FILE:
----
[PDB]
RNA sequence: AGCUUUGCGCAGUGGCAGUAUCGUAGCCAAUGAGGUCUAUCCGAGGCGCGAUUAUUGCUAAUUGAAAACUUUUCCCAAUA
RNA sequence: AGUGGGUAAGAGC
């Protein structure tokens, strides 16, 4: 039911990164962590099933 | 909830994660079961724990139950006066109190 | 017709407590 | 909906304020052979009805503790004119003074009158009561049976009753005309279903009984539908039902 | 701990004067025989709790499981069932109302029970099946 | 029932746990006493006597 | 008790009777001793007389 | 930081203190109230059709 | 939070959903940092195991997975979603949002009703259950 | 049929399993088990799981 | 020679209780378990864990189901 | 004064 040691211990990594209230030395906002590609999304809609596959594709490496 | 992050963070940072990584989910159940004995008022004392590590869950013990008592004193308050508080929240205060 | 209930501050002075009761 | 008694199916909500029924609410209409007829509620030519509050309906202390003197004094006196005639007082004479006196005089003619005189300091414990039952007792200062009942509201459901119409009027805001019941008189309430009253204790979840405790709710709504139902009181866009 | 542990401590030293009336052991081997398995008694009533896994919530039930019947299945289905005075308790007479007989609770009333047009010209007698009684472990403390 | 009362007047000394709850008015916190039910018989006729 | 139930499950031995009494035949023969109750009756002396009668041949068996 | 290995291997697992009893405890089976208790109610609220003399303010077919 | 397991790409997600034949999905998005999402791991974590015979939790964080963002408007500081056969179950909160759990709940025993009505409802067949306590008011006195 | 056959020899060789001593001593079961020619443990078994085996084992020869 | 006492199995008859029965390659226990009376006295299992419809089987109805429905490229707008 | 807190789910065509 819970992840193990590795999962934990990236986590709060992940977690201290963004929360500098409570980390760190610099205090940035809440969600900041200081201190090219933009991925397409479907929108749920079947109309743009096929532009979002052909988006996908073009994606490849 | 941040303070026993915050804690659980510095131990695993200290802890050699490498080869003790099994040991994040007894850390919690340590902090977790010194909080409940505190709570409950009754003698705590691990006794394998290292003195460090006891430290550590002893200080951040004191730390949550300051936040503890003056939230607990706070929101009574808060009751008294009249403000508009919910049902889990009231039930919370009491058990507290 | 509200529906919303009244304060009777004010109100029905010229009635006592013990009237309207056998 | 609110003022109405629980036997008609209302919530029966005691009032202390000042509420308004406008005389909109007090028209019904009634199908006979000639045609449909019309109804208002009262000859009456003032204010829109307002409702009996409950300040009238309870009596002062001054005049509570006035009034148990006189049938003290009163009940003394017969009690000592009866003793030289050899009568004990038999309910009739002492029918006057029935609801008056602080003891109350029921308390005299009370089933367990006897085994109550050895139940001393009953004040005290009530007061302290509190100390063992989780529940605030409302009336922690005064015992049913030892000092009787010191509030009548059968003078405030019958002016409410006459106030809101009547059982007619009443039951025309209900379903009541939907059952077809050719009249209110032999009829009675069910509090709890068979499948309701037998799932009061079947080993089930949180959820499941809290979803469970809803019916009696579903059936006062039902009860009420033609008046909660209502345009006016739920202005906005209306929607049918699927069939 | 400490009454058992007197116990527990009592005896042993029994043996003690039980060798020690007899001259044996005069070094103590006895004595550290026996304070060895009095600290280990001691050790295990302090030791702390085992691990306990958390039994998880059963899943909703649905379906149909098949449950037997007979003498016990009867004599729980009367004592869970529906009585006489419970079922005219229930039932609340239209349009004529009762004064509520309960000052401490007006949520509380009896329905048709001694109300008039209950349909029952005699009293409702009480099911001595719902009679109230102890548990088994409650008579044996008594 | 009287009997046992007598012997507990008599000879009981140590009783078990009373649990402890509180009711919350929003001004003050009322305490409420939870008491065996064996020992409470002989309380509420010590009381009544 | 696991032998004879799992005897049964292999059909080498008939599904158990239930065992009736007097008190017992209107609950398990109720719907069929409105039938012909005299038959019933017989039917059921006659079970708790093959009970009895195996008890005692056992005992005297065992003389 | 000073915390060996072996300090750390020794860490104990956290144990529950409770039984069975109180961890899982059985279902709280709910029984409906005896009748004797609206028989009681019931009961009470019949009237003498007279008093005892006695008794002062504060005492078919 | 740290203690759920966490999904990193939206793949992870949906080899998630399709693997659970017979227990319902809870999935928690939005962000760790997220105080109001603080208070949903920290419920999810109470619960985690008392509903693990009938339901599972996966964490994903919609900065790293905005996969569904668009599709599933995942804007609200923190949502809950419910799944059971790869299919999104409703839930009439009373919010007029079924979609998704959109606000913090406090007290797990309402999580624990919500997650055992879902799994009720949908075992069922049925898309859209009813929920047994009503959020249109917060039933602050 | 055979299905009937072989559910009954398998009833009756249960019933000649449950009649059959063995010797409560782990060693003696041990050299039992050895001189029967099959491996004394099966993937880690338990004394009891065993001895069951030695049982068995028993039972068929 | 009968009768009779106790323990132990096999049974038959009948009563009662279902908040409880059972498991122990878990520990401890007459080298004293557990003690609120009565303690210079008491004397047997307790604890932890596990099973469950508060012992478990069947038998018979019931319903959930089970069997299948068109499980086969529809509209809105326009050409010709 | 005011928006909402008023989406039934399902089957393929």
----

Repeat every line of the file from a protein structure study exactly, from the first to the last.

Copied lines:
[PDB]
RNA sequence: AGCUUUGCGCAGUGGCAGUAUCGUAGCCAAUGAGGUCUAUCCGAGGCGCGAUUAUUGCUAAUUGAAAACUUUUCCCAAUA
RNA sequence: AGUGGGUAAGAGC
């Protein structure tokens, strides 16, 4: 039911990164962590099933 | 909830994660079961724990139950006066109190 | 017709407590 | 909906304020052979009805503790004119003074009158009561049976009753005309279903009984539908039902 | 701990004067025989709790499981069932109302029970099946 | 029932746990006493006597 | 008790009777001793007389 | 930081203190109230059709 | 939070959903940092195991997975979603949002009703259950 | 049929399993088990799981 | 020679209780378990864990189901 | 004064 040691211990990594209230030395906002590609999304809609596959594709490496 | 992050963070940072990584989910159940004995008022004392590590869950013990008592004193308050508080929240205060 | 209930501050002075009761 | 008694199916909500029924609410209409007829509620030519509050309906202390003197004094006196005639007082004479006196005089003619005189300091414990039952007792200062009942509201459901119409009027805001019941008189309430009253204790979840405790709710709504139902009181866009 | 542990401590030293009336052991081997398995008694009533896994919530039930019947299945289905005075308790007479007989609770009333047009010209007698009684472990403390 | 009362007047000394709850008015916190039910018989006729 | 139930499950031995009494035949023969109750009756002396009668041949068996 | 290995291997697992009893405890089976208790109610609220003399303010077919 | 397991790409997600034949999905998005999402791991974590015979939790964080963002408007500081056969179950909160759990709940025993009505409802067949306590008011006195 | 056959020899060789001593001593079961020619443990078994085996084992020869 | 006492199995008859029965390659226990009376006295299992419809089987109805429905490229707008 | 807190789910065509 819970992840193990590795999962934990990236986590709060992940977690201290963004929360500098409570980390760190610099205090940035809440969600900041200081201190090219933009991925397409479907929108749920079947109309743009096929532009979002052909988006996908073009994606490849 | 941040303070026993915050804690659980510095131990695993200290802890050699490498080869003790099994040991994040007894850390919690340590902090977790010194909080409940505190709570409950009754003698705590691990006794394998290292003195460090006891430290550590002893200080951040004191730390949550300051936040503890003056939230607990706070929101009574808060009751008294009249403000508009919910049902889990009231039930919370009491058990507290 | 509200529906919303009244304060009777004010109100029905010229009635006592013990009237309207056998 | 609110003022109405629980036997008609209302919530029966005691009032202390000042509420308004406008005389909109007090028209019904009634199908006979000639045609449909019309109804208002009262000859009456003032204010829109307002409702009996409950300040009238309870009596002062001054005049509570006035009034148990006189049938003290009163009940003394017969009690000592009866003793030289050899009568004990038999309910009739002492029918006057029935609801008056602080003891109350029921308390005299009370089933367990006897085994109550050895139940001393009953004040005290009530007061302290509190100390063992989780529940605030409302009336922690005064015992049913030892000092009787010191509030009548059968003078405030019958002016409410006459106030809101009547059982007619009443039951025309209900379903009541939907059952077809050719009249209110032999009829009675069910509090709890068979499948309701037998799932009061079947080993089930949180959820499941809290979803469970809803019916009696579903059936006062039902009860009420033609008046909660209502345009006016739920202005906005209306929607049918699927069939 | 400490009454058992007197116990527990009592005896042993029994043996003690039980060798020690007899001259044996005069070094103590006895004595550290026996304070060895009095600290280990001691050790295990302090030791702390085992691990306990958390039994998880059963899943909703649905379906149909098949449950037997007979003498016990009867004599729980009367004592869970529906009585006489419970079922005219229930039932609340239209349009004529009762004064509520309960000052401490007006949520509380009896329905048709001694109300008039209950349909029952005699009293409702009480099911001595719902009679109230102890548990088994409650008579044996008594 | 009287009997046992007598012997507990008599000879009981140590009783078990009373649990402890509180009711919350929003001004003050009322305490409420939870008491065996064996020992409470002989309380509420010590009381009544 | 696991032998004879799992005897049964292999059909080498008939599904158990239930065992009736007097008190017992209107609950398990109720719907069929409105039938012909005299038959019933017989039917059921006659079970708790093959009970009895195996008890005692056992005992005297065992003389 | 000073915390060996072996300090750390020794860490104990956290144990529950409770039984069975109180961890899982059985279902709280709910029984409906005896009748004797609206028989009681019931009961009470019949009237003498007279008093005892006695008794002062504060005492078919 | 740290203690759920966490999904990193939206793949992870949906080899998630399709693997659970017979227990319902809870999935928690939005962000760790997220105080109001603080208070949903920290419920999810109470619960985690008392509903693990009938339901599972996966964490994903919609900065790293905005996969569904668009599709599933995942804007609200923190949502809950419910799944059971790869299919999104409703839930009439009373919010007029079924979609998704959109606000913090406090007290797990309402999580624990919500997650055992879902799994009720949908075992069922049925898309859209009813929920047994009503959020249109917060039933602050 | 055979299905009937072989559910009954398998009833009756249960019933000649449950009649059959063995010797409560782990060693003696041990050299039992050895001189029967099959491996004394099966993937880690338990004394009891065993001895069951030695049982068995028993039972068929 | 009968009768009779106790323990132990096999049974038959009948009563009662279902908040409880059972498991122990878990520990401890007459080298004293557990003690609120009565303690210079008491004397047997307790604890932890596990099973469950508060012992478990069947038998018979019931319903959930089970069997299948068109499980086969529809509209809105326009050409010709 | 005011928006909402008023989406039934399902089957393929």